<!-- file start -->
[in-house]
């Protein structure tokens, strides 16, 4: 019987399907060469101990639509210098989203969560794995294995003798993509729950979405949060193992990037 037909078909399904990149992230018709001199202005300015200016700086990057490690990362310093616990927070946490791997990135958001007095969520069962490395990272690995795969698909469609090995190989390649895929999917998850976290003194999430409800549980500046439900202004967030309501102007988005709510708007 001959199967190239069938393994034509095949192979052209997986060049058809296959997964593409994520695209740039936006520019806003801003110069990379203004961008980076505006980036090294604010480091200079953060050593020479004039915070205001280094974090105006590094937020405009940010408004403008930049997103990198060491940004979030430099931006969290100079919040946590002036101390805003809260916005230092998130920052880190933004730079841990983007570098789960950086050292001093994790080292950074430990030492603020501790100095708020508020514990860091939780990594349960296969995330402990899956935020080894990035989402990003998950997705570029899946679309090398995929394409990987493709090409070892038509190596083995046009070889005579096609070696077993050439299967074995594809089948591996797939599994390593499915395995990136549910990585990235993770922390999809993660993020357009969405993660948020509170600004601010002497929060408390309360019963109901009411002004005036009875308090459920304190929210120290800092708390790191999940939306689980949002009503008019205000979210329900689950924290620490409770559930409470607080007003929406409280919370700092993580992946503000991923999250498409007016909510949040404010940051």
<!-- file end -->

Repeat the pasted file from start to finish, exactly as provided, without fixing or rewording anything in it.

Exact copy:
[in-house]
């Protein structure tokens, strides 16, 4: 019987399907060469101990639509210098989203969560794995294995003798993509729950979405949060193992990037 037909078909399904990149992230018709001199202005300015200016700086990057490690990362310093616990927070946490791997990135958001007095969520069962490395990272690995795969698909469609090995190989390649895929999917998850976290003194999430409800549980500046439900202004967030309501102007988005709510708007 001959199967190239069938393994034509095949192979052209997986060049058809296959997964593409994520695209740039936006520019806003801003110069990379203004961008980076505006980036090294604010480091200079953060050593020479004039915070205001280094974090105006590094937020405009940010408004403008930049997103990198060491940004979030430099931006969290100079919040946590002036101390805003809260916005230092998130920052880190933004730079841990983007570098789960950086050292001093994790080292950074430990030492603020501790100095708020508020514990860091939780990594349960296969995330402990899956935020080894990035989402990003998950997705570029899946679309090398995929394409990987493709090409070892038509190596083995046009070889005579096609070696077993050439299967074995594809089948591996797939599994390593499915395995990136549910990585990235993770922390999809993660993020357009969405993660948020509170600004601010002497929060408390309360019963109901009411002004005036009875308090459920304190929210120290800092708390790191999940939306689980949002009503008019205000979210329900689950924290620490409770559930409470607080007003929406409280919370700092993580992946503000991923999250498409007016909510949040404010940051």